Skegness councillor’s concern over rightward lurch

Coun Mark Anderson has vowed to fight racism and bigotry in Skegness.
Coun Mark Anderson has vowed to fight racism and bigotry in Skegness.
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A former mayor of Skegness is concerned ‘bigoted and racist’ political views are leading the town on a rightward lurch towards social unrest and divisive attitudes.

Coun Mark Anderson has expressed his dismay upon hearing allegations that a newly elected UKIP county councillor had been making racist remarks on Facebook.

Though Coun Chris Pain has protested his innocence, Labour’s Coun Anderson said the allegations were ‘nothing more than I expected’ and fears it is just the start of worse to come.

“All of this is just stirring up racial tension and causing problems in our community with disgusting attacks on other nationalities,” he said.

Coun Anderson likened the situation to the rise of British Fascism under Oswald Mosley around the time of World War Two and the race riots in London during the 70s and 80s.

He fears that working class communities struggling with the economic down turn are susceptible to far right political views, which he is determined to stop.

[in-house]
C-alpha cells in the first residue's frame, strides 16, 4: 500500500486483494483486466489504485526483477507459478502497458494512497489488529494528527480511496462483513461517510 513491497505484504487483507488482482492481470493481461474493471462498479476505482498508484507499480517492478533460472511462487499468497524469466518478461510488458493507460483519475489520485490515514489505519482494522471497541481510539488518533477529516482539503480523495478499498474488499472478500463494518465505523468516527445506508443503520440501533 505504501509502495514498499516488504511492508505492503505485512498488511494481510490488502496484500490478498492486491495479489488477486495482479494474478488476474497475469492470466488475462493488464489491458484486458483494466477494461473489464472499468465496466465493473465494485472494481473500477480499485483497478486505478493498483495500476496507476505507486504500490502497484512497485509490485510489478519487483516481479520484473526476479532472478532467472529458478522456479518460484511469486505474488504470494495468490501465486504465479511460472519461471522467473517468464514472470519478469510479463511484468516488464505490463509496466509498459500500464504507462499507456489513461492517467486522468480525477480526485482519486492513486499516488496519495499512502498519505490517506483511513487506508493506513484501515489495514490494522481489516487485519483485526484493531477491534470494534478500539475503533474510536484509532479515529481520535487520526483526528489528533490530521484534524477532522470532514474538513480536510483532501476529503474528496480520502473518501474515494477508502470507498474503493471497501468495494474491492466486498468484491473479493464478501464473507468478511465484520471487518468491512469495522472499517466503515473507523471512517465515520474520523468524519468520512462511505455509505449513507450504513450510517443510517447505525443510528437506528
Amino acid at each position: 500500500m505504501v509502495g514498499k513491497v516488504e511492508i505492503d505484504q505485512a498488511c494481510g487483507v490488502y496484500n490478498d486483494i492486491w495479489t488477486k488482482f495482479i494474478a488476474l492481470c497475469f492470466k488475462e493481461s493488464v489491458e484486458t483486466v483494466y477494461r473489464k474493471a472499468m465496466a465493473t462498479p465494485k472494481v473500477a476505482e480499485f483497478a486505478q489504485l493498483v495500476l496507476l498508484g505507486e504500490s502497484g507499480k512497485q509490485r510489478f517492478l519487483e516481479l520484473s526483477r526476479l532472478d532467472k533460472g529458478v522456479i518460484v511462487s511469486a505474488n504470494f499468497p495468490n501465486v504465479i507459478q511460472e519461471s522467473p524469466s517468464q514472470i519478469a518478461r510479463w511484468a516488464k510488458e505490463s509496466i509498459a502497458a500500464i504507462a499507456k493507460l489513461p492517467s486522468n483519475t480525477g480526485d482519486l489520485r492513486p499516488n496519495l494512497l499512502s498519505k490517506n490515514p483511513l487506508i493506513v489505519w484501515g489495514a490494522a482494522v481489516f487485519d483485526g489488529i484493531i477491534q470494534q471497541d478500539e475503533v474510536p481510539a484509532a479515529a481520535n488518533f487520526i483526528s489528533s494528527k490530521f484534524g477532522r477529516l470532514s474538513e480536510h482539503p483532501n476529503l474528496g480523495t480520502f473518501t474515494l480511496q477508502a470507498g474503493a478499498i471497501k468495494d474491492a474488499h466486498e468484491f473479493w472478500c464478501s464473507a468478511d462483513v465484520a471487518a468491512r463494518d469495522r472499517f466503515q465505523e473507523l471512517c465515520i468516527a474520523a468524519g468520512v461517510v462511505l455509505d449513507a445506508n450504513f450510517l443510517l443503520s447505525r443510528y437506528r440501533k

“I’ve witnessed the race riots on the 70s and 80s and I never thought I would have to witness them again,” he said.

“Now we are seeing right wing bigoted parties trying to do the same and I will use all my might to combat them because I will not stand by and have social division in this town.”

Coun Anderson had previously raised concerns about UKIP’s county council election campaign, which featured posters warning of the ‘massive threat’ posed by the millions of Romanians and Bulgarians who will be eligible to migrate to the country in 2014.

He felt the party’s claims about its impact on Lincolnshire were ‘ridiculous’ and designed to ‘spread the fear of God’.

Coun Anderson also criticised Coun Pain’s plans to save county council cash by cutting translation services for foreign speaking Lincolnshire residents.

The relatively minor savings incurred by the cuts, Coun Anderson feared, would have far more damaging social consequences to justify their use.

After the Standard published the service’s £49.500 costs of the service Coun Pain said the figures did not represent the full picture, which was far greater than the county council had stated.

Coun Pain says he will do what ever it takes to prove his innocence.